Entering the RCNi Nurse Awards was the start of an incredible journey
Career advancement was not Amanda Burston’s aim when she entered the 2015 nurse awards run by RCNi, but winning has certainly raised the profile of her work.
‘Since the award, the attention our group has received has been national. We have had many enquiries about how to replicate the programme and the initiatives we have developed,’ says Ms Burston, who was recognised for setting up an innovative project to help survivors of domestic abuse.
A major trauma co-ordinator at Royal Stoke University Hospital, part of University Hospitals of North Midlands NHS Trust, Ms Burston developed the Safer Steps programme in partnership with domestic violence charity Arch. Since its launch in autumn 2012, the programme has helped more than 400 survivors of abuse and given training to about 200 staff.
‘The publicity has given us the opportunity to form new relationships and networks,’ says Ms Burston. In November, the team will host local and national leaders at a presentation about the service and its future. ‘This is a real opportunity to get key people in one room,’ she says.
Ms Burston’s work has gained further national recognition with an NHS hero award.
‘Entering Nurse of the Year was never about career development,’ she says. ‘It was about the ripple effect that the publicity would achieve around domestic abuse. I wanted the conversation to continue – and get bigger.’
Another former winner, Mike Smith, says the award undoubtedly helped his career. ‘I gained external recognition for what I had achieved,’ says Mr Smith, who was recognised in 1997 for his innovative work with people who hear voices, and self-harm. ‘In the years that followed, I became much better known in mental health circles.’
He used his prize money to visit Kerala in south India, where he helped develop better mental health services. ‘The award encouraged me to travel widely and see more,’ says Mr Smith. As a consultant for the World Health Organization, he spent more than a decade visiting 30 countries to improve mental health care.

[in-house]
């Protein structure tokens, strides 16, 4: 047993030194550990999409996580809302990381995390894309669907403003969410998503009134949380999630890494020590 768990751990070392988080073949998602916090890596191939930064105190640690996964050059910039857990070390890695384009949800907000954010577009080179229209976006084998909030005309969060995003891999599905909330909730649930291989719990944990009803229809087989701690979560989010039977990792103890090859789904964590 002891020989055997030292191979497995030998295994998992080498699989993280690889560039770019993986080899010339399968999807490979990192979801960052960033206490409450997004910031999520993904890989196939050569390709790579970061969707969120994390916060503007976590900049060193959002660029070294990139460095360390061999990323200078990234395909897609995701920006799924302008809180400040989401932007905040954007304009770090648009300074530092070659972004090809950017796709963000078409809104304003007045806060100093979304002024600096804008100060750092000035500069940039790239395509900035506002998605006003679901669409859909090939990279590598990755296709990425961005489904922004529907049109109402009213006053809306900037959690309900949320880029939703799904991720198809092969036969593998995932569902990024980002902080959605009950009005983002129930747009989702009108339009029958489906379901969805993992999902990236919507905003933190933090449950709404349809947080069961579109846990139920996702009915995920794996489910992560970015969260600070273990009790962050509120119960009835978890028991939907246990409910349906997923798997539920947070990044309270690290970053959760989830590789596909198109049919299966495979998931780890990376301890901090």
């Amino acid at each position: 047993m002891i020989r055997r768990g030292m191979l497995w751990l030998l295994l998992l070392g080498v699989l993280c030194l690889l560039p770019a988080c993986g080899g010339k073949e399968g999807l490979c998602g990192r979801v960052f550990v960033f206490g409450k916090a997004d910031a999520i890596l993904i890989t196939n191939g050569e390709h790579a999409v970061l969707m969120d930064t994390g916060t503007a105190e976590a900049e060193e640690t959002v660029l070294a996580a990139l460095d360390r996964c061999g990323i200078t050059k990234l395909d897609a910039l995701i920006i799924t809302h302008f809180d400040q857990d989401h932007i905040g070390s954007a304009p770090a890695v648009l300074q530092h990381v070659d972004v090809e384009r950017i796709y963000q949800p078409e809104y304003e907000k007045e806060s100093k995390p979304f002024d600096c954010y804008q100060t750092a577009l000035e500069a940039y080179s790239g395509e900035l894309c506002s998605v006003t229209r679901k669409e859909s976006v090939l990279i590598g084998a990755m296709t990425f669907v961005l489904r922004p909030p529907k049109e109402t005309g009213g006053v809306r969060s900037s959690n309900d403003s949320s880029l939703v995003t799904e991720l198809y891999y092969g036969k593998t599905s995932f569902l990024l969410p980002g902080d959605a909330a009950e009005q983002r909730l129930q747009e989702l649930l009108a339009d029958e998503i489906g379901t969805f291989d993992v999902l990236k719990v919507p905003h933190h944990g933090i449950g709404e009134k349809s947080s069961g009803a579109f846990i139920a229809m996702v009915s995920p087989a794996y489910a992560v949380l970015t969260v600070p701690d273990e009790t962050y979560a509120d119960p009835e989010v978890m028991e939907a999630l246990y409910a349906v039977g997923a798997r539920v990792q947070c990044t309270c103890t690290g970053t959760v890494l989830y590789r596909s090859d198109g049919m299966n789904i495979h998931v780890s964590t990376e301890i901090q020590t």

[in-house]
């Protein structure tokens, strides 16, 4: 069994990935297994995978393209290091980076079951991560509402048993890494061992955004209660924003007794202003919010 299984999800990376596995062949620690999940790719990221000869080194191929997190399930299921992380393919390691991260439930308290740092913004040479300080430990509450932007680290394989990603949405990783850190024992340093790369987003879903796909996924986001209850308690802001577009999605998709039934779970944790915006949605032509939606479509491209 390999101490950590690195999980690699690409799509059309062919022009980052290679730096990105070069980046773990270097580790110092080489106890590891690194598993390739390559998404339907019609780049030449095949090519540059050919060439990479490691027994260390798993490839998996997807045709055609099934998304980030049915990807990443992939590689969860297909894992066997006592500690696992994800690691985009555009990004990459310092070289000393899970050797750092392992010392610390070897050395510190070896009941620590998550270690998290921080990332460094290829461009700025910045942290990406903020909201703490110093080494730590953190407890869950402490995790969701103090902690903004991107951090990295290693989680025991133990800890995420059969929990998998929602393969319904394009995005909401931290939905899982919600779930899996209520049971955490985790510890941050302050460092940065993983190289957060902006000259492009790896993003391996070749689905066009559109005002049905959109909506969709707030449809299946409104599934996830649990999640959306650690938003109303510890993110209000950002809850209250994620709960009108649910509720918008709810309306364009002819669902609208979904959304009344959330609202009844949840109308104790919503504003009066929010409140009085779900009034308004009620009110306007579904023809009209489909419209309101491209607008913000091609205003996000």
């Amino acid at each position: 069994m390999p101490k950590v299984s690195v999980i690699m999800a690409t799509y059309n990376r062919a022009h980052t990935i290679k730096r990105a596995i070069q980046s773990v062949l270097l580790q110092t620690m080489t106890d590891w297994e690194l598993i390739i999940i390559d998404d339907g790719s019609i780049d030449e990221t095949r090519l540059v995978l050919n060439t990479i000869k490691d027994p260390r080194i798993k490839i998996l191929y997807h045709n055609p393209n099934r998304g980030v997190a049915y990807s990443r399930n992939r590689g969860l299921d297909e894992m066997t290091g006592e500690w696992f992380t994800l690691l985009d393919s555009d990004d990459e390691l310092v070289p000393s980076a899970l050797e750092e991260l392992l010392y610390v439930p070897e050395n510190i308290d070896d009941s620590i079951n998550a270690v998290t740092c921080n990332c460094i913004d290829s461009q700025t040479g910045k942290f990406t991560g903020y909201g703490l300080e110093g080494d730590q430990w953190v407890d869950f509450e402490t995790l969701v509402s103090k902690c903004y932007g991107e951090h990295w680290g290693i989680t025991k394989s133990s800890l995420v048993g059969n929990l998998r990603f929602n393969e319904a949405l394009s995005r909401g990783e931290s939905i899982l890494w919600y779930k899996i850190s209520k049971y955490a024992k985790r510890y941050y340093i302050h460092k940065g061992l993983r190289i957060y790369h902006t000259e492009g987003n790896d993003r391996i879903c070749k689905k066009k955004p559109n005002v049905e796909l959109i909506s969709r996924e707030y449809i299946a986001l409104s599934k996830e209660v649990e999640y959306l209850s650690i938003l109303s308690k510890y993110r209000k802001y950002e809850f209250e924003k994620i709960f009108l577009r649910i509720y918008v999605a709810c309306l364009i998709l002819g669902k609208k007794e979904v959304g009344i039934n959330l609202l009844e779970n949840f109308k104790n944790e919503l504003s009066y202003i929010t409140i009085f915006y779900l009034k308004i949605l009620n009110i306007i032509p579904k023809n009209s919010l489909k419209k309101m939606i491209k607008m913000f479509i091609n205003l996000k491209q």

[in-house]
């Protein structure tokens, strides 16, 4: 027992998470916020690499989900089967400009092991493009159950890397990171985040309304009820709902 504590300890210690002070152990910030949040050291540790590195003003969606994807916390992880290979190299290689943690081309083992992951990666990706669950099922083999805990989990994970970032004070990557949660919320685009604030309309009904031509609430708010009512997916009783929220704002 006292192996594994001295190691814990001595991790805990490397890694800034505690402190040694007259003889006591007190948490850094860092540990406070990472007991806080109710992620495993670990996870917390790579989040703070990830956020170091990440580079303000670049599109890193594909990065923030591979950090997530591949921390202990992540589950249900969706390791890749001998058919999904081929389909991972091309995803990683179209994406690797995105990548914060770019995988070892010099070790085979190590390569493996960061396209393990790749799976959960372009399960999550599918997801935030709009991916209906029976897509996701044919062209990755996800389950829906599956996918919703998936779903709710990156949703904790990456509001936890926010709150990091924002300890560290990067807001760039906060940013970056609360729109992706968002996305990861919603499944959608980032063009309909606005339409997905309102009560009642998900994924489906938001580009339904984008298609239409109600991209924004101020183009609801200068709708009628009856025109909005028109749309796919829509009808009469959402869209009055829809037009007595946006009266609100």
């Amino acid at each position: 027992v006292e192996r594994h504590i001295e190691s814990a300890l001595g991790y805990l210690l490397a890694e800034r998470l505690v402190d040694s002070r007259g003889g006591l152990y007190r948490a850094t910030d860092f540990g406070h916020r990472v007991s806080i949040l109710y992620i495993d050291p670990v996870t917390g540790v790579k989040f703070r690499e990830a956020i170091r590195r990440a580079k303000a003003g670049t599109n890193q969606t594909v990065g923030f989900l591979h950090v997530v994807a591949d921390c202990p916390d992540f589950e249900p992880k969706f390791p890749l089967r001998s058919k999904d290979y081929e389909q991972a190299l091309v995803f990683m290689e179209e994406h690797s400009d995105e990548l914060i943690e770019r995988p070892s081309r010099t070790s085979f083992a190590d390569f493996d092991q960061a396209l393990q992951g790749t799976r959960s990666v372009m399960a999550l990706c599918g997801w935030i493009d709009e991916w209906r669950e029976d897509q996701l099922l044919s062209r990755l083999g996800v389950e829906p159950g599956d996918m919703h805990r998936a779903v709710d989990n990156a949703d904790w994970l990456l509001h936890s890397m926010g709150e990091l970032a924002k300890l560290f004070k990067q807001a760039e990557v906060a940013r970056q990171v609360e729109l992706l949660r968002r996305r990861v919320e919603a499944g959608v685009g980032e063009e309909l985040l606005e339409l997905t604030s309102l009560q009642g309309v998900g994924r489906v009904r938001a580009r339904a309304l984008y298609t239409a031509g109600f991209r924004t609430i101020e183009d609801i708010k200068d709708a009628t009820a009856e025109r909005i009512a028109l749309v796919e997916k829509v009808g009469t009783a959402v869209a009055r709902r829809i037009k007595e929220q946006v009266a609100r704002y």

‘I became much more media savvy, with more connections,’ says Mr Smith, who is now clinical director with Alternative Futures Group, one of the UK’s largest health and social care charities. ‘If you want to improve mental health and the stigma around mental illness, you need to get into Bella magazine or the Daily Mail,’ he says. ‘Tell them the good news stories.’
The awards can help to raise the profile of less well-known specialties, says 2009 nurse of the year Lin Graham-Ray. ‘Winning has an effect on your whole career, but it is especially important for those nurses who work in specialist areas that are not universally known,’ she says. ‘I remember being told that people didn’t know what looked-after children were until they met me.’
As nurse consultant for looked-after children and care leavers with Central London Community Healthcare NHS Trust, she impressed the judges with her pioneering work transforming the lives of vulnerable and disadvantaged young people. Since then, Ms Graham-Ray has witnessed many changes in the way health services are delivered, and what she describes as a lot of turbulence in the NHS. ‘But the award has given me the confidence to stand up for nursing,’ she says.
‘When services are being reorganised, I am now more able to say “that won’t work”. And the reaction tends to be “well, she did win nurse of the year, so we’d better listen to her”,’ she says.